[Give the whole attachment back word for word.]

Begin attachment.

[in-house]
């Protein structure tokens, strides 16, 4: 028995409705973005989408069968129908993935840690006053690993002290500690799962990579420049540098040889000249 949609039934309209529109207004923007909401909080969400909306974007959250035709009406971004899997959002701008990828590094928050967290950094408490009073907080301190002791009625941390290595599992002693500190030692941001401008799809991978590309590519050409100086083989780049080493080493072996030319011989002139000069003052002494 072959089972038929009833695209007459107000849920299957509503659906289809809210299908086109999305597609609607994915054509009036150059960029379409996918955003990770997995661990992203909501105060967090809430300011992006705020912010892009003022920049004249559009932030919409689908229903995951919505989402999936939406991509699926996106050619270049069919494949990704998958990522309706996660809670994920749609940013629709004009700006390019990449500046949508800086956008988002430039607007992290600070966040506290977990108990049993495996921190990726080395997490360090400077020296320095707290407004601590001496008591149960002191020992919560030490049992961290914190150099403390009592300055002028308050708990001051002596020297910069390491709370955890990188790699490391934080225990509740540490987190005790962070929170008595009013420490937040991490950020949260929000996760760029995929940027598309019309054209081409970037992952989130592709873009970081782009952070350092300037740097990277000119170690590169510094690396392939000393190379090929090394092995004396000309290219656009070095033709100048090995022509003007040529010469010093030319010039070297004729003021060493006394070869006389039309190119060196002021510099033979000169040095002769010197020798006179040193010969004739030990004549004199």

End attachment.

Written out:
[in-house]
């Protein structure tokens, strides 16, 4: 028995409705973005989408069968129908993935840690006053690993002290500690799962990579420049540098040889000249 949609039934309209529109207004923007909401909080969400909306974007959250035709009406971004899997959002701008990828590094928050967290950094408490009073907080301190002791009625941390290595599992002693500190030692941001401008799809991978590309590519050409100086083989780049080493080493072996030319011989002139000069003052002494 072959089972038929009833695209007459107000849920299957509503659906289809809210299908086109999305597609609607994915054509009036150059960029379409996918955003990770997995661990992203909501105060967090809430300011992006705020912010892009003022920049004249559009932030919409689908229903995951919505989402999936939406991509699926996106050619270049069919494949990704998958990522309706996660809670994920749609940013629709004009700006390019990449500046949508800086956008988002430039607007992290600070966040506290977990108990049993495996921190990726080395997490360090400077020296320095707290407004601590001496008591149960002191020992919560030490049992961290914190150099403390009592300055002028308050708990001051002596020297910069390491709370955890990188790699490391934080225990509740540490987190005790962070929170008595009013420490937040991490950020949260929000996760760029995929940027598309019309054209081409970037992952989130592709873009970081782009952070350092300037740097990277000119170690590169510094690396392939000393190379090929090394092995004396000309290219656009070095033709100048090995022509003007040529010469010093030319010039070297004729003021060493006394070869006389039309190119060196002021510099033979000169040095002769010197020798006179040193010969004739030990004549004199």